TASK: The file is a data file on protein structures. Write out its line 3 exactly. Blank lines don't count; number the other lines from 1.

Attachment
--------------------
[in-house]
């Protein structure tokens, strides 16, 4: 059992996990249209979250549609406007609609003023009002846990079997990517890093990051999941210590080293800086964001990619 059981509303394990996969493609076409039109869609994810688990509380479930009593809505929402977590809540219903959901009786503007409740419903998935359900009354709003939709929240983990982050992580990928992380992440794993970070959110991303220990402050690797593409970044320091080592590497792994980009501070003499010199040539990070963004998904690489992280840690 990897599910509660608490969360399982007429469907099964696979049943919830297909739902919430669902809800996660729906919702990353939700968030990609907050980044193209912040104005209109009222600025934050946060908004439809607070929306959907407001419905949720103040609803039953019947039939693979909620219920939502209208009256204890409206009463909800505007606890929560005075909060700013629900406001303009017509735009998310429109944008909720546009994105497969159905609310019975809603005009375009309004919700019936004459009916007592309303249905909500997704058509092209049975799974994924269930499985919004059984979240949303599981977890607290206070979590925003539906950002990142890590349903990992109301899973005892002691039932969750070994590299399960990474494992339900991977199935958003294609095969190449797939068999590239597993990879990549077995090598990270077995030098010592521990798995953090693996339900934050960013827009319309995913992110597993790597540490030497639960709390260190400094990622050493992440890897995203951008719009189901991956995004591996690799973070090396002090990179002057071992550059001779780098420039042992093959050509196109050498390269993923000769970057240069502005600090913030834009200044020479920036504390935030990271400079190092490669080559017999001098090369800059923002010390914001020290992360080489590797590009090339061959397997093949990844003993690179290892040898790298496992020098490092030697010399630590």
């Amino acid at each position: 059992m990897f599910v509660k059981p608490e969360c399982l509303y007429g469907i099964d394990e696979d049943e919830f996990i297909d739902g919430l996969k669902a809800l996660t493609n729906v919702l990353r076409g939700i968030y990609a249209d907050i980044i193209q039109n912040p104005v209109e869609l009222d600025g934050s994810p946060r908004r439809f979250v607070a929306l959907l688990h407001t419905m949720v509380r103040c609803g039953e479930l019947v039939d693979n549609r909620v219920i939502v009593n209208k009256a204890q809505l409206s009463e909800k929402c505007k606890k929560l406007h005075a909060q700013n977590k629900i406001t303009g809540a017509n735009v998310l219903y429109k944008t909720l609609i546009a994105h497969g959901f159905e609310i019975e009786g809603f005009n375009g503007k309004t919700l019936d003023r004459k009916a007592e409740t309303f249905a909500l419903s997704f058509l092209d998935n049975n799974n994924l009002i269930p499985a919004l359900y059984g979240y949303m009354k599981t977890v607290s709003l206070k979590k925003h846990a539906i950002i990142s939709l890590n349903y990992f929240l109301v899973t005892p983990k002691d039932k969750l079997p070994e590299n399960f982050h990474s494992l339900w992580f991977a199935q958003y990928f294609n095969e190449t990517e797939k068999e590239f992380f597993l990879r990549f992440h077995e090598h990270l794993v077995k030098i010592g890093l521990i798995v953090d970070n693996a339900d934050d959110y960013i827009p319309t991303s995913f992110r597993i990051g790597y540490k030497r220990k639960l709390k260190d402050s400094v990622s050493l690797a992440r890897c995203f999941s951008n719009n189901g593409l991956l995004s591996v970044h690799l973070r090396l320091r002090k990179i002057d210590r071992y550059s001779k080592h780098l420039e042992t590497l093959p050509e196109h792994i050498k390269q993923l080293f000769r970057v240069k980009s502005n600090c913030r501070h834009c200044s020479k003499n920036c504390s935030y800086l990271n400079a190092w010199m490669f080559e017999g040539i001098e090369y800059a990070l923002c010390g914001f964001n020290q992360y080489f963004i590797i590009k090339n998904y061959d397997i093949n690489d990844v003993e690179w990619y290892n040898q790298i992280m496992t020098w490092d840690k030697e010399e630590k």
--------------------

């Amino acid at each position: 059992m990897f599910v509660k059981p608490e969360c399982l509303y007429g469907i099964d394990e696979d049943e919830f996990i297909d739902g919430l996969k669902a809800l996660t493609n729906v919702l990353r076409g939700i968030y990609a249209d907050i980044i193209q039109n912040p104005v209109e869609l009222d600025g934050s994810p946060r908004r439809f979250v607070a929306l959907l688990h407001t419905m949720v509380r103040c609803g039953e479930l019947v039939d693979n549609r909620v219920i939502v009593n209208k009256a204890q809505l409206s009463e909800k929402c505007k606890k929560l406007h005075a909060q700013n977590k629900i406001t303009g809540a017509n735009v998310l219903y429109k944008t909720l609609i546009a994105h497969g959901f159905e609310i019975e009786g809603f005009n375009g503007k309004t919700l019936d003023r004459k009916a007592e409740t309303f249905a909500l419903s997704f058509l092209d998935n049975n799974n994924l009002i269930p499985a919004l359900y059984g979240y949303m009354k599981t977890v607290s709003l206070k979590k925003h846990a539906i950002i990142s939709l890590n349903y990992f929240l109301v899973t005892p983990k002691d039932k969750l079997p070994e590299n399960f982050h990474s494992l339900w992580f991977a199935q958003y990928f294609n095969e190449t990517e797939k068999e590239f992380f597993l990879r990549f992440h077995e090598h990270l794993v077995k030098i010592g890093l521990i798995v953090d970070n693996a339900d934050d959110y960013i827009p319309t991303s995913f992110r597993i990051g790597y540490k030497r220990k639960l709390k260190d402050s400094v990622s050493l690797a992440r890897c995203f999941s951008n719009n189901g593409l991956l995004s591996v970044h690799l973070r090396l320091r002090k990179i002057d210590r071992y550059s001779k080592h780098l420039e042992t590497l093959p050509e196109h792994i050498k390269q993923l080293f000769r970057v240069k980009s502005n600090c913030r501070h834009c200044s020479k003499n920036c504390s935030y800086l990271n400079a190092w010199m490669f080559e017999g040539i001098e090369y800059a990070l923002c010390g914001f964001n020290q992360y080489f963004i590797i590009k090339n998904y061959d397997i093949n690489d990844v003993e690179w990619y290892n040898q790298i992280m496992t020098w490092d840690k030697e010399e630590k």